Tesco has slashed the amount of food going to waste from its operations by nearly a fifth, after introducing new measures to distribute surplus to staff and charity groups.
The UK’s biggest retailer announced today that 44,297 tonnes of food went to waste in 2018/19, a fall of 17%, with the figure amounting to 0.45% of its sales.
Tesco said it was now 81% of the way towards its target that no food safe for human consumption goes to waste, though it had planned to reach the target by May last year.
However, the supermarket redistributed 63% more food to charities, community groups, colleagues and animal feed in the past year.
It said additional new measures included the introduction of ‘Colleague Shops’, which allow colleagues to take surplus food.
It also recently launched the Tesco Community Cookery School with Jamie Oliver, to help community groups who receive food waste donations make the best use of that food. The programme will offer training to more than 1,000 community volunteers through the year.
The figures also reveal Tesco halved the amount of food safe for human consumption going to energy recovery compared with last year.
“Reducing food waste is a global challenge: one in nine people are going hungry whilst a third of the world’s food is wasted,” said Tesco CEO Dave Lewis.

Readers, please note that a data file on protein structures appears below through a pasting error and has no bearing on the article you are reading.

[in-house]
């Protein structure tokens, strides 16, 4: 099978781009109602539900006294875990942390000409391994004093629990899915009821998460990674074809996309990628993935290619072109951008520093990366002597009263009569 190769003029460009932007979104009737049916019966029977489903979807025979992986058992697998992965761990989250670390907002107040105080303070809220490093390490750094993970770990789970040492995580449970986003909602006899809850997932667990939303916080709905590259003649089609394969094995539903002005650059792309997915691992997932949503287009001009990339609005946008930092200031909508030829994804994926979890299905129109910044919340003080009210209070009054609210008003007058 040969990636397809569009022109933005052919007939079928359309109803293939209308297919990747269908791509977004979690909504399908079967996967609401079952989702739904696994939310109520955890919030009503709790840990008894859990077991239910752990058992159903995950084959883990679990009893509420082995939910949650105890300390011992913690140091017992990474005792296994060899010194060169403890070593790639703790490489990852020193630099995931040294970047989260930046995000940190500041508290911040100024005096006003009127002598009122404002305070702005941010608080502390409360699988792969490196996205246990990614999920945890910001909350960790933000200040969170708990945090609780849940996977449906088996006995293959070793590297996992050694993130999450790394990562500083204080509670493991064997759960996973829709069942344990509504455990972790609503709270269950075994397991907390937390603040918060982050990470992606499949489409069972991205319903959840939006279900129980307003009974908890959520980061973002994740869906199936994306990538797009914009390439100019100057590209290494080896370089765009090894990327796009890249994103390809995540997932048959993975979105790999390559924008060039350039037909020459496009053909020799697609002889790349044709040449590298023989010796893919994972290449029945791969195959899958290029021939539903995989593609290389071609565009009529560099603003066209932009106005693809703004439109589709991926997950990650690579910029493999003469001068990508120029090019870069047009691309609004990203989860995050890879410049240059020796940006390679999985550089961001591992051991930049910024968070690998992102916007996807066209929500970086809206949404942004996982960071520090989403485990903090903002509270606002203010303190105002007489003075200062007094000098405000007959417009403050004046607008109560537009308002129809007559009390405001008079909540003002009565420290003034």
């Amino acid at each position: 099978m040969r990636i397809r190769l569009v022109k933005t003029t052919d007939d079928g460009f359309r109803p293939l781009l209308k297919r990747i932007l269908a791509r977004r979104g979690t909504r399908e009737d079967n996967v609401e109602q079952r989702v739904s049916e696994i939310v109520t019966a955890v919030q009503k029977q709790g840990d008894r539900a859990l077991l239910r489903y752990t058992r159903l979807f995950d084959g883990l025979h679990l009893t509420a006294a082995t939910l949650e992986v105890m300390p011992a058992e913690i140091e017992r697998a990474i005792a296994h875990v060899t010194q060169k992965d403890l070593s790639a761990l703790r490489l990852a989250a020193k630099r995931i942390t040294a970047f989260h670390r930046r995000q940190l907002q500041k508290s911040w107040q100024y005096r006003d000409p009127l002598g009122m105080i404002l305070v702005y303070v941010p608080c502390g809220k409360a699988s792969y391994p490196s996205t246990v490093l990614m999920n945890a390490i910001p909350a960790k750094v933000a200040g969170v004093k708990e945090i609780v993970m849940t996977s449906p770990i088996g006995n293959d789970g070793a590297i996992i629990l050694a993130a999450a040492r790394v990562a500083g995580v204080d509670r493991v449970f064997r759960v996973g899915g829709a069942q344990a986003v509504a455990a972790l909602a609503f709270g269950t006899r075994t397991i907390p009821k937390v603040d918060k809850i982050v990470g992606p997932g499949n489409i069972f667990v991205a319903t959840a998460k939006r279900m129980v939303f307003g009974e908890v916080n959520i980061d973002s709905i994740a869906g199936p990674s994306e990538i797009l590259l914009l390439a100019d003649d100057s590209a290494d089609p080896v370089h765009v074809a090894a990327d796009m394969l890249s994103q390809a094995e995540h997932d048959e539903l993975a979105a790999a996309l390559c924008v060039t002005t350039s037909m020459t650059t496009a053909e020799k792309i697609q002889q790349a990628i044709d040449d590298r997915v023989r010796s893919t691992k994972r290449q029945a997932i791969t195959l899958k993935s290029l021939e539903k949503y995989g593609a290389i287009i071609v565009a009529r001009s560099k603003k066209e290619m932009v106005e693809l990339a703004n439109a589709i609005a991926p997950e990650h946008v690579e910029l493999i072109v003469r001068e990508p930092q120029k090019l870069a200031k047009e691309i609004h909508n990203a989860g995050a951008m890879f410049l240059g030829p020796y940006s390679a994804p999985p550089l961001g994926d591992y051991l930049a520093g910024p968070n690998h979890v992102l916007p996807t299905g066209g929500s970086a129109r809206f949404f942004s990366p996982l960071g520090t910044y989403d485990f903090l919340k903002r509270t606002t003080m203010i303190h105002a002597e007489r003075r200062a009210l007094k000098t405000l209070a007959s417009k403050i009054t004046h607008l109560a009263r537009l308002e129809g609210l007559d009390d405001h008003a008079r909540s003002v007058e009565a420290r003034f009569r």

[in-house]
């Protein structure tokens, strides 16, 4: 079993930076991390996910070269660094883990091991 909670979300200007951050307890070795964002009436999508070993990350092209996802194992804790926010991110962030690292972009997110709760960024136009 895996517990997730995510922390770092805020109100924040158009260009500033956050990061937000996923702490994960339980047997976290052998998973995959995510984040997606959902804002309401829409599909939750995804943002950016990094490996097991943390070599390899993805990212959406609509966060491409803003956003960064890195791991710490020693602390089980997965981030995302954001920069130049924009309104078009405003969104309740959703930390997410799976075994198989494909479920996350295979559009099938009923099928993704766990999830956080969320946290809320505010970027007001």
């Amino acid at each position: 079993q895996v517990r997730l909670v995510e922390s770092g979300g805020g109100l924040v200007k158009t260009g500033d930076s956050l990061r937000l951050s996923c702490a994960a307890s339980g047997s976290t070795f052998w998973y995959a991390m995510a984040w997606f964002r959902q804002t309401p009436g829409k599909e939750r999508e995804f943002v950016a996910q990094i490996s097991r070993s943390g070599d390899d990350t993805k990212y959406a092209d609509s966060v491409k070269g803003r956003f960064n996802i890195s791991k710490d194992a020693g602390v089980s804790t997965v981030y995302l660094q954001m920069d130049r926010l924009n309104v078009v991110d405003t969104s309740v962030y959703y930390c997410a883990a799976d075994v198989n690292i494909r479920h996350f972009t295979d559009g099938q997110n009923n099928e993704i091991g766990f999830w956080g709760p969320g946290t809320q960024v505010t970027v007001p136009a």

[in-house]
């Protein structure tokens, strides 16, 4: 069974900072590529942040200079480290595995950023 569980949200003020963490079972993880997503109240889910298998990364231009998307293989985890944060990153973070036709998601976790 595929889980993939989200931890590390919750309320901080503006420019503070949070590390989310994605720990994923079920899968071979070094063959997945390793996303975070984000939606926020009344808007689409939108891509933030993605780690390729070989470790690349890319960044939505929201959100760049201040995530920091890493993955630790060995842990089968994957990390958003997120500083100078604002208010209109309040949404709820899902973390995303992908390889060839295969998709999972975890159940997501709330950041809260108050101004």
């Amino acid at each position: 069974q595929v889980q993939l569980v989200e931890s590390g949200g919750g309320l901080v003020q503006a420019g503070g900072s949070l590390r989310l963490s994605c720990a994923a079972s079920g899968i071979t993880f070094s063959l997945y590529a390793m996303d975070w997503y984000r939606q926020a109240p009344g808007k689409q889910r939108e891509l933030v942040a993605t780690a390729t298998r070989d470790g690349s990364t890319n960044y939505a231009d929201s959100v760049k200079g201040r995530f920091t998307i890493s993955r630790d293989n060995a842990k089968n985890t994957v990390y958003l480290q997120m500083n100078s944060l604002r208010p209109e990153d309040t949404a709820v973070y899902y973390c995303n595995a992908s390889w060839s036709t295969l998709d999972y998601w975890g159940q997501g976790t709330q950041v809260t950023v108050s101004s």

“This food waste has a huge environmental impact, creating unnecessary greenhouse gas emissions.
“Publicly reporting food data is crucial to delivering on this ambition. Our food data shows we’re making progress in reducing food waste in our business. We set a challenging target that no food safe for human consumption would go to waste in our UK operations and we are now 81% of the way there. We call on other businesses to also report their food waste data; this is the only way that we’ll know whether the UK and the world is on course to reach SDG Target 12.3.”
Yesterday Lewis criticised the government’s new strategy to tackle food waste.
Lewis, who is also chairman of the Champions 12.3 global sustainability group, said the new Step up to the Plate initiative launched yesterday by environment secretary Michael Gove risked being toothless unless it asked companies to publish their food waste data.
He also called for the industry to massively speed up the move to transparency, saying all UK food companies should publish their food waste data within the next 12 months.